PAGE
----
And then I settled in for an anxious wait.
After the initial tickets were sold to friends of the organisers (as you do), the people on the waiting list were informed it was time to buy those tickets urgently. I did not realise how urgently. The 1200 tickets were sold out when I tried to make the payment for “my ticket”. Luckily, the organisers released another 200 tickets and with lots of luck, my husband and I managed to each buy a ticket for the event with 1000’s of people online all at the same time. Each ticket is for a couple so we invited our friends Teresa and Rudolph along.
So, what is all the fuss about? Well, Diner en Blanc is a world-wide phenomenon that started 25 years ago in Paris. François Pasquier returned to Paris after a few years abroad and decided to have a dinner party for all his friends. So many wanted to attend that he asked them to convene at Bois de Boulogne dressed in white, so as to be recognizable to one another. Each attendee was also asked to bring a friend. The evening was such a hit that guests wanted more friends to join-in the following year and thus was born the concept of Dîner en Blanc.
Part of all the excitement is that the location of the event is kept secret until the very last minute (the local authorities in Paris did not allow such large gatherings in public places). So, in South Africa we were told to meet at different points across Johannesburg. We opted for the Gautrain Station. It was very exciting to arrive outside the station and join the group of people in their white outfits (by the way, if you’re male, trust me, it’s not that easy to buy a pair of white pants in Johannesburg – the amount of slim-fit Zara pants at the event made me smile since I also did a run to Sandton on behalf of my husband :-). We boarded a bus and the secret location was revealed. The War Museum in Forest Town, with its memorial arch, right next to the Johannesburg Zoo, was the location of this first Diner en Blanc Johannesburg.
Upon arrival, tables with white cloths and white chairs were awaiting us. All the guests brought along their own white crockery, silver, white napery and table decorations. People went all out with flowers, candles or lamps. It was possible to pre-order picnic baskets from the organisers, but we opted to bring our own food and wine. Rudolph, the wine connoisseur, made sure we started the evening with a blanc de blanc French champagne (with a white label, of course!) We started our 3 course meal with a vichyssoise (can’t help that it was white too :-). Our main course was a mezze platter with delicious picnic food (with another white labelled wine) and our last course was a cheese platter with fruit, nuts and chocolates (and dessert wine).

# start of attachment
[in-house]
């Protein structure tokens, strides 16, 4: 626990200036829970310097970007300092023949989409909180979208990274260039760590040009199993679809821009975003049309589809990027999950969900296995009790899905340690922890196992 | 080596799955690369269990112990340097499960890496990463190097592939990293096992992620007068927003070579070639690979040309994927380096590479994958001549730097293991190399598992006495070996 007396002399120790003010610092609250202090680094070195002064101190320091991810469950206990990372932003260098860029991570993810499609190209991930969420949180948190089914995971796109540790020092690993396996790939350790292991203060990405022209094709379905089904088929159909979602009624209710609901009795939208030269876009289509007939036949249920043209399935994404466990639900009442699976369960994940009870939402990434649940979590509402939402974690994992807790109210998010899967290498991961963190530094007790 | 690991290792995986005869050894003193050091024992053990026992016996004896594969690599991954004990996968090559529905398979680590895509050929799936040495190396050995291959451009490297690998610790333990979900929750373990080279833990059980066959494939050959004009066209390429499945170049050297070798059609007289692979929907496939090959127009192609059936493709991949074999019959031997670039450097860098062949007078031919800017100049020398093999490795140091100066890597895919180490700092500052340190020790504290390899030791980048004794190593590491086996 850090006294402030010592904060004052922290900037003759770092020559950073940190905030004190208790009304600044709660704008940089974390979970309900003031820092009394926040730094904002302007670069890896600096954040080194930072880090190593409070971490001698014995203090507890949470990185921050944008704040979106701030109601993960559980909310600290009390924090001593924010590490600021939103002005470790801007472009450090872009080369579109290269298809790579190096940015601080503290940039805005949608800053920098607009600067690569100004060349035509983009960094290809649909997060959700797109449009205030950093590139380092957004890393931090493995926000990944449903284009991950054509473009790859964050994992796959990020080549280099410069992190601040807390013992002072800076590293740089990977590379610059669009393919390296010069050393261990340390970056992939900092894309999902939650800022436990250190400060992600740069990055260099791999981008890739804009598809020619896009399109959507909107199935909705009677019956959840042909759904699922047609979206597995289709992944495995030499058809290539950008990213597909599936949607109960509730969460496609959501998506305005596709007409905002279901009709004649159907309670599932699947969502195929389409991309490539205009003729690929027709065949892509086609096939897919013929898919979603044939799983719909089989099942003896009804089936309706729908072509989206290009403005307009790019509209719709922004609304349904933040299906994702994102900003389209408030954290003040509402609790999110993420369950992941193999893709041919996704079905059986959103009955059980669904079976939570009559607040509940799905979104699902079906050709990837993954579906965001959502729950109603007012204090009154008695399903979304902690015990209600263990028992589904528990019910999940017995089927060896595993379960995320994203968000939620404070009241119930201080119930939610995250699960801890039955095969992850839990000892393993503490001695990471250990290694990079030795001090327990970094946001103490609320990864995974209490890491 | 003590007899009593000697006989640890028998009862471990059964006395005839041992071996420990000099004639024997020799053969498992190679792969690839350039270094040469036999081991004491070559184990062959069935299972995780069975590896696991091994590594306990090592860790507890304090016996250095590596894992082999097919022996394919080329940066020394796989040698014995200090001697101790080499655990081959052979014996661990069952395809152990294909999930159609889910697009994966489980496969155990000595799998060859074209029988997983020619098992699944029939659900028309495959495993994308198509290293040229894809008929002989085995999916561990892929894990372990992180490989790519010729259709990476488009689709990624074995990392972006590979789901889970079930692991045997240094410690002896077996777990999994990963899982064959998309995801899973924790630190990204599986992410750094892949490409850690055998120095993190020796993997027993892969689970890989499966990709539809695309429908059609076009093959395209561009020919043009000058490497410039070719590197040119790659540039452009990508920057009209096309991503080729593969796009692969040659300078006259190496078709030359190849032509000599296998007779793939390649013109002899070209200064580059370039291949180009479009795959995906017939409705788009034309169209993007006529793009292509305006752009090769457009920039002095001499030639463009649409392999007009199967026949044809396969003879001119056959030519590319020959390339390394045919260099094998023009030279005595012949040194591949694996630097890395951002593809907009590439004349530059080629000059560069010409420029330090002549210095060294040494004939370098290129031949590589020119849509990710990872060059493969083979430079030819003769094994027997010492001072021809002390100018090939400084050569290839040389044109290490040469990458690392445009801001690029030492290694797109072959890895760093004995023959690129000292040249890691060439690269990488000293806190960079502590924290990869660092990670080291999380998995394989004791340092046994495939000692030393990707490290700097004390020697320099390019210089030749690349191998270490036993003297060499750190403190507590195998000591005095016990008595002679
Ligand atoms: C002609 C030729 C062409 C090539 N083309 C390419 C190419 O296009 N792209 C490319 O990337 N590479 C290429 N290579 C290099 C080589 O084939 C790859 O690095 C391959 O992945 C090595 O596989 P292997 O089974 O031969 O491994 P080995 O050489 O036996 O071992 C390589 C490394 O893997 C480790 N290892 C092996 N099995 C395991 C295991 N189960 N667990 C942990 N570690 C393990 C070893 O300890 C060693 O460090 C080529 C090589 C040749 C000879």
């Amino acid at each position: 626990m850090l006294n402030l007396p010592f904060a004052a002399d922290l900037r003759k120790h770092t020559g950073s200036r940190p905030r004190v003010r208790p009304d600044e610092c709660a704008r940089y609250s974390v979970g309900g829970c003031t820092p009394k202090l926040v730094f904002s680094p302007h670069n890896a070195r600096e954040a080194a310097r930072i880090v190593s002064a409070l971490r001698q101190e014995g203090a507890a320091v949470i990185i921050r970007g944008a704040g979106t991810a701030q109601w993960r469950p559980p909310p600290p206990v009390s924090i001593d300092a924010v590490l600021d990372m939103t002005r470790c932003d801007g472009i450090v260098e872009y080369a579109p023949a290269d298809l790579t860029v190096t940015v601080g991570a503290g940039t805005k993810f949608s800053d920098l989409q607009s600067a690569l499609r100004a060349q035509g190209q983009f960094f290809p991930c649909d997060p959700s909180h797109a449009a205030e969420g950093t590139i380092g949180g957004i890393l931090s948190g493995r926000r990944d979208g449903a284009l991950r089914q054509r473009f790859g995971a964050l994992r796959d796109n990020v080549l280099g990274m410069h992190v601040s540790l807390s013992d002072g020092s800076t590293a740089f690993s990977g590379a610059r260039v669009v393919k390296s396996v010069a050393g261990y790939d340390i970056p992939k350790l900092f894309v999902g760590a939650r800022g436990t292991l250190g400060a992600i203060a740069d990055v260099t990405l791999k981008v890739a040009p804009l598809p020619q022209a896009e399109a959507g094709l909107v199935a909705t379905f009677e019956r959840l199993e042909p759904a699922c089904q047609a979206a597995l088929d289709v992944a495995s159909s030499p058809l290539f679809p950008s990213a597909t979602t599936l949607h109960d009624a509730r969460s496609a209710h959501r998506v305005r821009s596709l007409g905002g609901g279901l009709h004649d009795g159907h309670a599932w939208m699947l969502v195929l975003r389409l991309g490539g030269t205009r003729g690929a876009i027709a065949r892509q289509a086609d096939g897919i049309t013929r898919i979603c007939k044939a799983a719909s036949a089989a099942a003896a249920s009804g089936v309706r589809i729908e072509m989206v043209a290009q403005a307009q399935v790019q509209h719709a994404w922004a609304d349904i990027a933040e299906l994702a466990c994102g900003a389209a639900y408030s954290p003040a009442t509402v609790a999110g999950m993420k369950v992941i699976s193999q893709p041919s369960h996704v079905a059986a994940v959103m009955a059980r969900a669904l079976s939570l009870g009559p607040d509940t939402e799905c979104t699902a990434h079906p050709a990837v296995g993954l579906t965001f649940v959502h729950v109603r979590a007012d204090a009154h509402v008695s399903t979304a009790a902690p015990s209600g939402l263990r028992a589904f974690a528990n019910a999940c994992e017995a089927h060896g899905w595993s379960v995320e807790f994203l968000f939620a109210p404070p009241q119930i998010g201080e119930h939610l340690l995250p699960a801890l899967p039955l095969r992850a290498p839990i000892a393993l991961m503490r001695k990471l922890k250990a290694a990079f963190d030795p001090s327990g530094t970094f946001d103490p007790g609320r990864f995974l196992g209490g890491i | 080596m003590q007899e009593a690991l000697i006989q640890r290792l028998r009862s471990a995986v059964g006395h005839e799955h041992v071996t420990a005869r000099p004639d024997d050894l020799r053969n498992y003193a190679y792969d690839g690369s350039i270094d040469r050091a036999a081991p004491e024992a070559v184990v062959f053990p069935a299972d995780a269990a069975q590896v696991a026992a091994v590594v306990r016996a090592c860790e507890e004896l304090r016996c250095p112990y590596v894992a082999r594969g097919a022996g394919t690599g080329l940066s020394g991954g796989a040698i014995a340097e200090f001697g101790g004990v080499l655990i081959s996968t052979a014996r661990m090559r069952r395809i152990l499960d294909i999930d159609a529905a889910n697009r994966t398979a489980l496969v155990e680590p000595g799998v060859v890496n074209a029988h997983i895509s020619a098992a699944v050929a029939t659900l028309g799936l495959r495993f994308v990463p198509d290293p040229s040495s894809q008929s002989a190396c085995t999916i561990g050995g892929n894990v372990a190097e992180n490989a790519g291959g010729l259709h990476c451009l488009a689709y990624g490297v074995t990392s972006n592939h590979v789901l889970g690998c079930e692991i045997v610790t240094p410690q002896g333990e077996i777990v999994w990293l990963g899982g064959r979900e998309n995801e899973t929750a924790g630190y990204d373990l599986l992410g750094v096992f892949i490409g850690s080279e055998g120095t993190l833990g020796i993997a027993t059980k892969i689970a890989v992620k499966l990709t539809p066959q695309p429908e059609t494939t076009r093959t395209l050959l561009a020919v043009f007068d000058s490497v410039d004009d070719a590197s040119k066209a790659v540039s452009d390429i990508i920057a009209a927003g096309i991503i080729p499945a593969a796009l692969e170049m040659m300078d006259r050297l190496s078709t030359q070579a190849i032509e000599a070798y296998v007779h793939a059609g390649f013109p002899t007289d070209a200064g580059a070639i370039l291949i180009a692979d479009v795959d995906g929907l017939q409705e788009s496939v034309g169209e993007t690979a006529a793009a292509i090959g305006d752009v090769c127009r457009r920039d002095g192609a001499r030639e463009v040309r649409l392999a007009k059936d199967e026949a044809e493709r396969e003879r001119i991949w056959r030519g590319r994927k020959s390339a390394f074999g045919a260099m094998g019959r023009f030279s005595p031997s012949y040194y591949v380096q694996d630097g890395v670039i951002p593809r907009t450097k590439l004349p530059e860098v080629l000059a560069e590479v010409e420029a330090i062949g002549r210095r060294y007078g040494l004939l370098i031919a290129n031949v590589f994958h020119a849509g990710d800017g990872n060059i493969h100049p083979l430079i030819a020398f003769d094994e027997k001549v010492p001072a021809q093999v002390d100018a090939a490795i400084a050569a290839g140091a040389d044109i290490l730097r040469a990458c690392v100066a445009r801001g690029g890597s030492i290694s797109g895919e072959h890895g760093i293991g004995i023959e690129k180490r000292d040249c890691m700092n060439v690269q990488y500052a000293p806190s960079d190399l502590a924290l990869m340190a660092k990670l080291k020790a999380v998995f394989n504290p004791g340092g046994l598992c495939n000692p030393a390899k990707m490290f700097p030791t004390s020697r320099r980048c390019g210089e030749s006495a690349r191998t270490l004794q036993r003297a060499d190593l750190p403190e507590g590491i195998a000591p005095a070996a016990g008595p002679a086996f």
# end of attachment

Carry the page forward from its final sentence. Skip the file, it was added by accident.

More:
Part of the traditions of the Diner en Blanc is to “occupy the site” by waving our white napkins above our heads (they do it at French weddings as well when the newlywed couple arrives at the venue). A new tradition started specifically for the Johannesburg event was the writing of a wish on a piece of paper. We attached this piece of paper to a white balloon and watched how it, together with 100’s of other balloons lifted up into the air past the statue on top of the arch, who must have been slightly bemused by all of this! Later the evening all 1400 people simultaneously lighted sparklers and waved them in the air. It was magical.
What made this particular event so successful in my mind was definitely the music. The Rocketeers played while we dined. An exciting guest appearance by the girls from the band The Muses with their violins had every one on their feet (and on the chairs, where most remained for the rest of the evening!) Tamara Day from Flash Republic also sang a couples of songs before the DJ for the evening took over. Her name is DJ Ultra-Mel and I want her at my next birthday party!! She was fantastic.
In the end, an evening like this can be seen in one of two ways. Either it’s a thoroughly frivolous way of entertaining people with nothing better to do, as John Robbie seemed to imply when he interviewed one of the organisers a few weeks before the event. Or, the second alternative, the one which was written on the faces of all the people in these photographs: it’s a celebration of life and all it has to offer. The white, seemingly frivolous from the outside, creates a temporary tribe which treads the earth lightly - occupying its own secret space for a while before disappearing again, having created nothing but a memory and leaving nothing behind. It’s a perfect metaphor for modern life dressed up in its best white frock, having a great time. And I can’t wait for the next one.
You can read more on their website or like their Facebook page.